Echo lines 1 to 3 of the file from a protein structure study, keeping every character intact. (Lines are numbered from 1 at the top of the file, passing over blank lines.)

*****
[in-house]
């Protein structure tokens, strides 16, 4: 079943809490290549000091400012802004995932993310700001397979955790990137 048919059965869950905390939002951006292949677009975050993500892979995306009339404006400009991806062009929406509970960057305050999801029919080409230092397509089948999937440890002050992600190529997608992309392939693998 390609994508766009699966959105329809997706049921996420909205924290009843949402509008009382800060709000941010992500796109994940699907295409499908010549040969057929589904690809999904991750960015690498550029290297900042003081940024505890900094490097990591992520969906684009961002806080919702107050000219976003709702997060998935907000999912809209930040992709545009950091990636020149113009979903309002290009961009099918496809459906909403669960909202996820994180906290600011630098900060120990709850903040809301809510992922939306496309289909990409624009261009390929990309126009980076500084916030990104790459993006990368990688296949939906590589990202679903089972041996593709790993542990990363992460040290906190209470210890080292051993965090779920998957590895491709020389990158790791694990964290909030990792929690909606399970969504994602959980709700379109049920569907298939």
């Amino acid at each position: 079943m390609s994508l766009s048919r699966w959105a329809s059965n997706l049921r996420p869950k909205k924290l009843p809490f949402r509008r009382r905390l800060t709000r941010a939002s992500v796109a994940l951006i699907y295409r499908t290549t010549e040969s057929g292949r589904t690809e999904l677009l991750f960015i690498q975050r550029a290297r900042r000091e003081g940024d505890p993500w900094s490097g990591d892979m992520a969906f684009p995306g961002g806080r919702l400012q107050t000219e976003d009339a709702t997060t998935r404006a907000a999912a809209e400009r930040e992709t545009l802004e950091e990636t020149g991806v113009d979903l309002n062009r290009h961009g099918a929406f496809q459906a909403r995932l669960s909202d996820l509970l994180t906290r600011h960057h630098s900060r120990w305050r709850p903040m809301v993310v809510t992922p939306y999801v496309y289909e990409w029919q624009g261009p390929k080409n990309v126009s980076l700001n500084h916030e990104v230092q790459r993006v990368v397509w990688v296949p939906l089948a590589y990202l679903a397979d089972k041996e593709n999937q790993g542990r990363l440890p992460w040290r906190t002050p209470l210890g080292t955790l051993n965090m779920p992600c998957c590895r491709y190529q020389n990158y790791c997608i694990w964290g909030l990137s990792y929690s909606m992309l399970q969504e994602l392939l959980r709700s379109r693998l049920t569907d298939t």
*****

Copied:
[in-house]
């Protein structure tokens, strides 16, 4: 079943809490290549000091400012802004995932993310700001397979955790990137 048919059965869950905390939002951006292949677009975050993500892979995306009339404006400009991806062009929406509970960057305050999801029919080409230092397509089948999937440890002050992600190529997608992309392939693998 390609994508766009699966959105329809997706049921996420909205924290009843949402509008009382800060709000941010992500796109994940699907295409499908010549040969057929589904690809999904991750960015690498550029290297900042003081940024505890900094490097990591992520969906684009961002806080919702107050000219976003709702997060998935907000999912809209930040992709545009950091990636020149113009979903309002290009961009099918496809459906909403669960909202996820994180906290600011630098900060120990709850903040809301809510992922939306496309289909990409624009261009390929990309126009980076500084916030990104790459993006990368990688296949939906590589990202679903089972041996593709790993542990990363992460040290906190209470210890080292051993965090779920998957590895491709020389990158790791694990964290909030990792929690909606399970969504994602959980709700379109049920569907298939």
């Amino acid at each position: 079943m390609s994508l766009s048919r699966w959105a329809s059965n997706l049921r996420p869950k909205k924290l009843p809490f949402r509008r009382r905390l800060t709000r941010a939002s992500v796109a994940l951006i699907y295409r499908t290549t010549e040969s057929g292949r589904t690809e999904l677009l991750f960015i690498q975050r550029a290297r900042r000091e003081g940024d505890p993500w900094s490097g990591d892979m992520a969906f684009p995306g961002g806080r919702l400012q107050t000219e976003d009339a709702t997060t998935r404006a907000a999912a809209e400009r930040e992709t545009l802004e950091e990636t020149g991806v113009d979903l309002n062009r290009h961009g099918a929406f496809q459906a909403r995932l669960s909202d996820l509970l994180t906290r600011h960057h630098s900060r120990w305050r709850p903040m809301v993310v809510t992922p939306y999801v496309y289909e990409w029919q624009g261009p390929k080409n990309v126009s980076l700001n500084h916030e990104v230092q790459r993006v990368v397509w990688v296949p939906l089948a590589y990202l679903a397979d089972k041996e593709n999937q790993g542990r990363l440890p992460w040290r906190t002050p209470l210890g080292t955790l051993n965090m779920p992600c998957c590895r491709y190529q020389n990158y790791c997608i694990w964290g909030l990137s990792y929690s909606m992309l399970q969504e994602l392939l959980r709700s379109r693998l049920t569907d298939t």